|Phjoto by www.thestate.com|
During the first service when Holy Trinity Greek Orthodox Church in South Carolina moves back to the new sanctuary next month, Father Michael Platanis might look out upon a sanctuary full of chins. It will be hard for worshippers to take their eyes off the work of iconographer George Kordis 65 feet above on the dome, and on the edge of the dome, and on the windows, and on the walls. The stunning Byzantine-style images cover nearly every available space in the $6 million church’s sanctuary, using idealized images to tell the most important stories of the Bible.
Kordis and four associates have been climbing intricate layers of scaffolding since July 6, braving heat that grows more stifling as they near the top of the dome. Working in the hottest layer, at the very top of the dome, also required neck-aching contortions. “It’s OK,” the soft-spoken Kordis said when asked about the difficult conditions. “We did it.”
These sorts of projects are a passion for Kordis, a Greek who lives in Athens. In addition to studying art, he has earned a doctorate degree in theology from the University of Athens. He teaches art there and is a visiting professor at Yale. While in Columbia this summer, he found time to teach an art course at USC. His work graces numerous monasteries and churches in Greece and Lebanon, but Holy Trinity is his first iconography project in the United States. Platanis met Kordis years ago when both were at Holy Cross Greek Orthodox School of Theology in Boston. He knew of Kordis’ work since then and asked him to create the iconography for Holy Trinity’s new building.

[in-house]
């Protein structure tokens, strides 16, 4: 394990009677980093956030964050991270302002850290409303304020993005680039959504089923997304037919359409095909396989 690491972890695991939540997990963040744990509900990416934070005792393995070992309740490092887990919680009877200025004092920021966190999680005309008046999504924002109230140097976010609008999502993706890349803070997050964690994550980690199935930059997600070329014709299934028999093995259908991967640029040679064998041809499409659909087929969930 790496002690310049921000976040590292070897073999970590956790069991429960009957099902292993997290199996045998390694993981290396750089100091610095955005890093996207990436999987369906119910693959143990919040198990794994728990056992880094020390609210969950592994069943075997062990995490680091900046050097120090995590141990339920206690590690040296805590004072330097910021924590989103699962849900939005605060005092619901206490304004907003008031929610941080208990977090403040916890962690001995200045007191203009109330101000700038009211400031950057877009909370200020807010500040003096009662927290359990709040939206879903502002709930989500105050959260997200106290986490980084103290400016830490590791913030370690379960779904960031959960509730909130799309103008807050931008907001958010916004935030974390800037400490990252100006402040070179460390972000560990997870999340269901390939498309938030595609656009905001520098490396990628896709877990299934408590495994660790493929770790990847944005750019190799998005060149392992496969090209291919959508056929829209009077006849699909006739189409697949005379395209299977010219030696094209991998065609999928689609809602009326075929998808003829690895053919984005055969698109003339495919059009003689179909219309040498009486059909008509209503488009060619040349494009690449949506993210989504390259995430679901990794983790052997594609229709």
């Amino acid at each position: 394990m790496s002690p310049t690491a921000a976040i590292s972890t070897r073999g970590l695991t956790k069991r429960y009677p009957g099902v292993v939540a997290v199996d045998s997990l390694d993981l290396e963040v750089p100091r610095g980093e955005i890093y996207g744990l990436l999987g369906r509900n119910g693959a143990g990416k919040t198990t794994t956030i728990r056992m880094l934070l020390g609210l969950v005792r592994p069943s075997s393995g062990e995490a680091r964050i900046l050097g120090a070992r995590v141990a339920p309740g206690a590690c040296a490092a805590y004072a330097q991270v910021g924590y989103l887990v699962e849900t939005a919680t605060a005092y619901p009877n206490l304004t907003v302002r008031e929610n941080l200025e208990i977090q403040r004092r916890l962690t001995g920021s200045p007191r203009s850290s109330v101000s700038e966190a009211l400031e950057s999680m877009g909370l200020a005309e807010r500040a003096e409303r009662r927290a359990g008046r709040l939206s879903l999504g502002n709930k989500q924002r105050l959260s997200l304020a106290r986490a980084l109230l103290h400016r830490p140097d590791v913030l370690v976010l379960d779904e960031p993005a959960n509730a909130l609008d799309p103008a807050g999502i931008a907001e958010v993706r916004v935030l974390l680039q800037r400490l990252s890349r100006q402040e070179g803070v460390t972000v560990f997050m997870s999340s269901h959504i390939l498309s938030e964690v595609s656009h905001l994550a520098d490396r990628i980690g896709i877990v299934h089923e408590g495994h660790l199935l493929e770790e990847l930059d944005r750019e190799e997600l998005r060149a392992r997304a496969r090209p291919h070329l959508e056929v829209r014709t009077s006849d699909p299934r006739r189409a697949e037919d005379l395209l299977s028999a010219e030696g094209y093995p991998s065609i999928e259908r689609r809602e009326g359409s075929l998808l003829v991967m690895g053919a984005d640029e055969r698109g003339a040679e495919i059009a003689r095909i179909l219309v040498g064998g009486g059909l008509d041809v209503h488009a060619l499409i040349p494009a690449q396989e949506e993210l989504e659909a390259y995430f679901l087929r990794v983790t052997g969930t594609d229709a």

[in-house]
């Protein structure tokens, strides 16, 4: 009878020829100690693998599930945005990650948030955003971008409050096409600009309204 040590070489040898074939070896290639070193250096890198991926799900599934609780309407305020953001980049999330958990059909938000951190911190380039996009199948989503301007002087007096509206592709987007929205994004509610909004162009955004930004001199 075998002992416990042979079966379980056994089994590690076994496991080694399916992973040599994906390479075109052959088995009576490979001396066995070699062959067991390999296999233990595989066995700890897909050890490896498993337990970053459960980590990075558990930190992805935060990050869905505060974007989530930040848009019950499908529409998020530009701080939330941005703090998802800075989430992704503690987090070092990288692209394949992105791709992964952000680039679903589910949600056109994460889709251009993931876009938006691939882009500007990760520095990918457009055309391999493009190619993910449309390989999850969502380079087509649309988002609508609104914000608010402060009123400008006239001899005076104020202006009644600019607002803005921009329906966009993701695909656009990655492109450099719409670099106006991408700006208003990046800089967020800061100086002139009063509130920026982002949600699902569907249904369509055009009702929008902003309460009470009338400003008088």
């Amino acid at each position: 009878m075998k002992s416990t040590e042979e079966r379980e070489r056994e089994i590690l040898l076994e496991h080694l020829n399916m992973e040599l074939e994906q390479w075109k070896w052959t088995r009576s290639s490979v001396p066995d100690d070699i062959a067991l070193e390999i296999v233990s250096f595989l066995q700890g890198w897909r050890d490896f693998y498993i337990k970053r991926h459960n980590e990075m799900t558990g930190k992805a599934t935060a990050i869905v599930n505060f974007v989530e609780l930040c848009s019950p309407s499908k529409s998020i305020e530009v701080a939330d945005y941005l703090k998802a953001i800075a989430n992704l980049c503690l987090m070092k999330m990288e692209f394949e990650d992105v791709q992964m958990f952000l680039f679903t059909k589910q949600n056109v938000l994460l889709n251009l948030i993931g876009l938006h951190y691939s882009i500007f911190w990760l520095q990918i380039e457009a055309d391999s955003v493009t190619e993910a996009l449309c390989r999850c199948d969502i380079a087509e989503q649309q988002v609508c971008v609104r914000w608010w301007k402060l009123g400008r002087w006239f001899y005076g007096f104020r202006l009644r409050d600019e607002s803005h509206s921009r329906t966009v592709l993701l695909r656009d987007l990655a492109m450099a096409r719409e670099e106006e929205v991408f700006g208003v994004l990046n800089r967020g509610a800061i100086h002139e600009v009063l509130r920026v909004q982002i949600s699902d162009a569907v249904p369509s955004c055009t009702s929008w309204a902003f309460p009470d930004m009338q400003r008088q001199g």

The church opened the new sanctuary in March, then moved back out in early July to make room for the scaffolding. The first round of Kordis’ three-year project will finish in early August, and the permanent pews should be in the sanctuary in September, said Pete Currence, the church’s parish council president. Additional iconography will be added throughout the sprawling church complex, which occupies the block surrounded by Main, Sumter, Calhoun and Richland streets. Kordis will return several times in the next three years. Currence declined to say how much Kordis is being paid.
When worshippers return to the new sanctuary, they will look up to see the Christ Pantocrator, a traditional icon covering the center of the dome.“When we want to depict God, we depict Christ because he is God incarnate,” Kordis said.
Mary and Joseph are on the next level, with a section of the 103rd Psalm written in Greek in a ring under them. Twenty prophets adorn the first section of less sloped wall. Many Greek Orthodox churches feature versions of these icons, but Holy Trinity’s walls had room for more. “One reason we wanted George was his creativity,” Currence said. “When he saw this space (on the lower walls of the dome structure), he said to himself, ‘I have to paint this.’”
Kordis told church officials of his ideas for depicting the biblical story of creation. “They accepted, and they gave us the opportunity to do it,” Kordis said. “Maybe this is the first time it has been done in a church like this.” Kordis and his associates rough out the images in charcoal then apply water-glass paint, first created in the 18th century specifically for murals. It’s a shame few people will have the treat of seeing the dome images up close, where the visible brush strokes and details speak to the creativity of the work.
Currence said the leaders of other Greek Orthodox churches in the US considering new sanctuaries have plans to visit Holy Trinity to check out Kordis’ work. And while the public is welcome at Holy Trinity’s services, the church also plans to offer tours during its annual Greek Festival.
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